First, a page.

C.G

Yes! Edelweiss.plus is a great way to find comps for books that have no comp. And trust me– I would know!

Alexandra

Alexandra's head shot.

Nikky

Nikky's head shot.

Alexandra was raised on fairy tales, folklore and legends. She followed adventures at every turn: exploring the old parts of London, taking part in medieval re-enactments, and writing in every spare moment. ​ When not writing, Alexandra has a wanderlust for exploring new places, roaming the countryside and taking part in Live Action Fantasy Role Play. (Meaning she’s often covered in mud, grass and leaves.) Her passion for exploring new worlds drives her creative endeavours. Her debut novel, Testament of the Stars, will be published in April 2021 by Gurt Dog Press.

On Testament of the Stars:

Astrologers govern the lives of both the blessed from the plateau of Gemynd and the downtrodden from the planes of Rask.

When Einya reluctantly joins the settlement’s ruling star-cult, she thinks only of the rights it will give her: the permission to marry her Raskian lover. Instead she is thrown onto a treacherous path of betrayal and political strife, trapped within the cult persecuting Rask.

Forced to drink the blood of the stars and steal their thoughts, Einya ends up at the heart of a fierce rebellion, caught between a fight for freedom and the strange luring power of the stars.

Alexandra’s website.

Nikky is a New Zealand-based writer who grew up as a barefoot 90s kid in Perth, Western Australia. With eight years in content marketing and copywriting, she’s published numerous articles on behalf of businesses and for magazines.

In her free time, she writes speculative fiction, often burning the candle at both ends to explore fantastic worlds, mine asteroids and meet wizards. She’s had over a dozen short stories published in magazines and in anthologies around the world. Her debut novel, The Rarkyn’s Familiar—a dark tale of a girl bonded to a monster—will be published by Parliament House Press in 2022. Nikky’s Website.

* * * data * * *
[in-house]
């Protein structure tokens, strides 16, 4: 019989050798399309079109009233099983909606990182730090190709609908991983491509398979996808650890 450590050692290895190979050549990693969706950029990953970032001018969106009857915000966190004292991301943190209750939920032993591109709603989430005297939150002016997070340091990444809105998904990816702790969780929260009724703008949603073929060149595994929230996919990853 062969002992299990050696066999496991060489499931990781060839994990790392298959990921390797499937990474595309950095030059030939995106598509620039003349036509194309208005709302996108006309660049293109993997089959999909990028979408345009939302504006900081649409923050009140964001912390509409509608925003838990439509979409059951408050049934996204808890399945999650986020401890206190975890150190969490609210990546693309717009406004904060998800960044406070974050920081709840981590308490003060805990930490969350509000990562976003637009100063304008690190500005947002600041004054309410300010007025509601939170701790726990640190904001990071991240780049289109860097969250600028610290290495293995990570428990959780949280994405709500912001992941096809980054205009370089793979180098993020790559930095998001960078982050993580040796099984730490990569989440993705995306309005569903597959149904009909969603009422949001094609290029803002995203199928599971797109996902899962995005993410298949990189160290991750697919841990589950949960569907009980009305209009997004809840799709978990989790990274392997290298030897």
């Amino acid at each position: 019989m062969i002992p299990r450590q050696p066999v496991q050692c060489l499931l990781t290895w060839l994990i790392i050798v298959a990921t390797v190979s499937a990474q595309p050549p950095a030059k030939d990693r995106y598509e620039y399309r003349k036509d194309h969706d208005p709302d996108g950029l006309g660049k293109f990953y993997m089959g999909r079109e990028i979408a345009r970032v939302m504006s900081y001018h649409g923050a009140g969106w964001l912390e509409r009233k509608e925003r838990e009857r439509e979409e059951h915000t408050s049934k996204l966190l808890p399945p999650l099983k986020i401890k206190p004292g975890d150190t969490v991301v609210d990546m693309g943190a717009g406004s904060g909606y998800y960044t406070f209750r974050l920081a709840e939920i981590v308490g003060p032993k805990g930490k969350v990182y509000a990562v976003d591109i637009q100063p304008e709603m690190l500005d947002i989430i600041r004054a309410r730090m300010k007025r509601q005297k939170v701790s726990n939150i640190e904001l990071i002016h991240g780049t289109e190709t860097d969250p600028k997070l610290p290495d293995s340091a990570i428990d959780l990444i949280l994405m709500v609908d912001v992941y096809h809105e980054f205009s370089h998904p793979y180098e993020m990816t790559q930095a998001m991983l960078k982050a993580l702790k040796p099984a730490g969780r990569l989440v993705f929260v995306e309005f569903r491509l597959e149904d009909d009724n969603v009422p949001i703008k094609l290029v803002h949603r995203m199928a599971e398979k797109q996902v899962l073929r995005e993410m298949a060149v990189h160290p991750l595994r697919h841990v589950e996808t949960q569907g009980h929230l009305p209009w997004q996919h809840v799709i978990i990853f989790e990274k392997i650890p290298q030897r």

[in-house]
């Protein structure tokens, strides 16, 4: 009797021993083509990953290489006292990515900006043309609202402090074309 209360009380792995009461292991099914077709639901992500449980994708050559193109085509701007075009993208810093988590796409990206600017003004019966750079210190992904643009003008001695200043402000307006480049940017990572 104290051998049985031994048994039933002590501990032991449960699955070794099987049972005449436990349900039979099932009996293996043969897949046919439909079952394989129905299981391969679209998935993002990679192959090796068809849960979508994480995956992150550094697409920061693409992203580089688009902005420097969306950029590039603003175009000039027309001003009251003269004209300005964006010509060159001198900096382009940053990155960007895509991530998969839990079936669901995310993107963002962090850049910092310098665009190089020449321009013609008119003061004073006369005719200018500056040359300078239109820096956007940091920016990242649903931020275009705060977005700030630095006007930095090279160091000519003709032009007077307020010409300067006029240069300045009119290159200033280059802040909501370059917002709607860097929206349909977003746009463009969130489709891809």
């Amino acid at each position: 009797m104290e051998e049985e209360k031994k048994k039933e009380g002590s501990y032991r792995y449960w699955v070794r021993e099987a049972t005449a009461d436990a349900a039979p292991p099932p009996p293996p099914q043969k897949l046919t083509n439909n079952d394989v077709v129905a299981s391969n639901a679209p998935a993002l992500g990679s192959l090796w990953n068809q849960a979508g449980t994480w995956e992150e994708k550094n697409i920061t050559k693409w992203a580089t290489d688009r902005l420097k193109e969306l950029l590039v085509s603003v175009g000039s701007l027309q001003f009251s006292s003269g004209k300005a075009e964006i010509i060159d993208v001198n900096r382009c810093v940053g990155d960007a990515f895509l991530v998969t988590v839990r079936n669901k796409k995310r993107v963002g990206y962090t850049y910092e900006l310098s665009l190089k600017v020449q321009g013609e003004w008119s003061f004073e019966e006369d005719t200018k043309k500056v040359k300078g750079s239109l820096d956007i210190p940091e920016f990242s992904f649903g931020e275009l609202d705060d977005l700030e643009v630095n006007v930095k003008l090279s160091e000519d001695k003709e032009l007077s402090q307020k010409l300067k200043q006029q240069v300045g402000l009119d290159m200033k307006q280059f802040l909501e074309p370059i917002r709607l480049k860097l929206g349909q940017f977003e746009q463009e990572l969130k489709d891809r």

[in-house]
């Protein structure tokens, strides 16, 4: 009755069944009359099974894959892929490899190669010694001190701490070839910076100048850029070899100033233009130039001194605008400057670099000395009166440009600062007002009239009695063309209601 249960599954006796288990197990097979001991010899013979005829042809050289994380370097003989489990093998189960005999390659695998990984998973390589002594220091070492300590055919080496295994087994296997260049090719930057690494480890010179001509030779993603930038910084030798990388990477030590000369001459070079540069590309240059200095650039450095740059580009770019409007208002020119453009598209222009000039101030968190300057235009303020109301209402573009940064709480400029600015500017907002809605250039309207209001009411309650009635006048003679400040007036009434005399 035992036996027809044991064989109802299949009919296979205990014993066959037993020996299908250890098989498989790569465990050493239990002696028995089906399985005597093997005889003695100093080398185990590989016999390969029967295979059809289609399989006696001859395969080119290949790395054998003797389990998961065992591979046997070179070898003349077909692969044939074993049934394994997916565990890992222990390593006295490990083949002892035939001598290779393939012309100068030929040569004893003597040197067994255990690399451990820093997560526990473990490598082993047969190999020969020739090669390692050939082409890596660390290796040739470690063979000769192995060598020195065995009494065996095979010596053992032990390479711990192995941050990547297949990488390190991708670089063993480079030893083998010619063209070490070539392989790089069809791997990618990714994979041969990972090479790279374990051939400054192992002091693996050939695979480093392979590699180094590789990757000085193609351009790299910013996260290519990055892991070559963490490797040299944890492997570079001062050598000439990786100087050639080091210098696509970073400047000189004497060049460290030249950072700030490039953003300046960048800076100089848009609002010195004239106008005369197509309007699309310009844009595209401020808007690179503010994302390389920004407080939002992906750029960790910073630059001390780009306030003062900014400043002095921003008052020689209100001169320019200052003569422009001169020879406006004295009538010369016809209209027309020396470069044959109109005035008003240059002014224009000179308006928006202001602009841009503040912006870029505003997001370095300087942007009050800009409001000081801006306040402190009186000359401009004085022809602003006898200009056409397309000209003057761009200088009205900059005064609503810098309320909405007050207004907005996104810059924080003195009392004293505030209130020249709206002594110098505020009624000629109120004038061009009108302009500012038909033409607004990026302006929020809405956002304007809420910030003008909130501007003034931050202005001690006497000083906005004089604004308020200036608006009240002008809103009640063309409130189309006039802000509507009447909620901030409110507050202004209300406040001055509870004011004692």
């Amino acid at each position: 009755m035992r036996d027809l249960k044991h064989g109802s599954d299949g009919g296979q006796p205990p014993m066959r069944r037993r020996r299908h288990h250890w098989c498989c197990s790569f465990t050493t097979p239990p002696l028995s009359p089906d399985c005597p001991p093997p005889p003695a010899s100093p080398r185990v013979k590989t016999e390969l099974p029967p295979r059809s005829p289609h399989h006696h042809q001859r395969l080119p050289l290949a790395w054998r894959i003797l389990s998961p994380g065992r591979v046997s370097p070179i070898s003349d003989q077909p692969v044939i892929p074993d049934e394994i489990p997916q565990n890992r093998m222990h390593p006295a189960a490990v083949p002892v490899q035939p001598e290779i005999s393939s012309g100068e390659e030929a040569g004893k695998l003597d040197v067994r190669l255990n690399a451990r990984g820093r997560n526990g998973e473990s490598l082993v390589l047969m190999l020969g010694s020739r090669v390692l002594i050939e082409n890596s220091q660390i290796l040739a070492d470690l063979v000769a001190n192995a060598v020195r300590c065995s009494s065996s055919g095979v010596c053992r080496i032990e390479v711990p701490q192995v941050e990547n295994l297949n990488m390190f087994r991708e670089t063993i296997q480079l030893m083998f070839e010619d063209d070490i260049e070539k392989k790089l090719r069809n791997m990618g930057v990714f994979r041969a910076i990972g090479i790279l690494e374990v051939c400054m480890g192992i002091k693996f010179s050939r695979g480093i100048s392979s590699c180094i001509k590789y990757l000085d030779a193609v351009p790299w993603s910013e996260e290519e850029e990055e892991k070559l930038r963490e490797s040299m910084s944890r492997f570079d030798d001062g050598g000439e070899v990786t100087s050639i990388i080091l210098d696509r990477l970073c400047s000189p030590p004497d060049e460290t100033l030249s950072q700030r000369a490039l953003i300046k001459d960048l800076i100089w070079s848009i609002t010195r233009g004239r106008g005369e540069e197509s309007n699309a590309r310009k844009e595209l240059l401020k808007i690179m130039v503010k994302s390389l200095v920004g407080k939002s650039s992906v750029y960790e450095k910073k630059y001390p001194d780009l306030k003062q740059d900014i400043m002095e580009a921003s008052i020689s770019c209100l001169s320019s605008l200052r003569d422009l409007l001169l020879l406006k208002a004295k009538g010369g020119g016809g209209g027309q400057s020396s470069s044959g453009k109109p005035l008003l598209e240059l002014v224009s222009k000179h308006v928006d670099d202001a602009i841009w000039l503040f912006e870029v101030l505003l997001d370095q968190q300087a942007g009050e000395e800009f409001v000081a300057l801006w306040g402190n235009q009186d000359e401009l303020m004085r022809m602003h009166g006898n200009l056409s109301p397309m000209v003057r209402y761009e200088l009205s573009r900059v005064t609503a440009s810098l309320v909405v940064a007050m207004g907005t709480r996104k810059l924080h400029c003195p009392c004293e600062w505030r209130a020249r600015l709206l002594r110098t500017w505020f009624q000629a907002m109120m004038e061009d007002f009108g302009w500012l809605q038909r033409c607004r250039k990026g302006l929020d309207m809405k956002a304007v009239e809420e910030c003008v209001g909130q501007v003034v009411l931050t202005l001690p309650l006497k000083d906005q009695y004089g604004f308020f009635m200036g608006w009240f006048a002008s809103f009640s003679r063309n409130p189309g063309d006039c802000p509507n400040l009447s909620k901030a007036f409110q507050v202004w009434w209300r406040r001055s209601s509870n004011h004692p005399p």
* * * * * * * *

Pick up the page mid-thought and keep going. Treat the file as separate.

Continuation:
C. G. Volgars

C.G's headshot.

CG Volars is the debut author of STATIC OVER SPACE, that Gender-Bending Scifi coming from Outland Entertainment in Spring 2022. 

CG currently resides in California with her family and two grey cats—Skittles and Rosie. In her spare time, she writes, uses potty language and collects SciFi pins. Join the #SpaceShip today at www.StaticOverSpace.com.

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Further Reading

If you’re sad the Twitter referred to in this post no longer exists, I recommend trying Blue Sky. This Guide will help you get started.

For more information about Pitch Parties, see this post.

For definitions of different publisher types and pros and cons of publishing with them, see Writer Beware’s: Small Presses and Hybrid Publishers & Vanity Publishers (I’d steer clear of the latter!).

To avoid infamous publishers, see Writer Beware’s Thumbs Down Publishers List.

A great place to see other writers experiences with particular publishers is Absolute Write’s Water Cooler.

Another useful site in researching publishers is Preditors & Editors, which is unfortunately in maintenance mode, but you’ll find their resources and updates on their Facebook Page.

For more Querying and Publishing resource links, see my Writers Resources Page.

If you’re wondering what Finding & Signing with a Literary Agent is like, see this interview with Fantasy Author Halla Williams.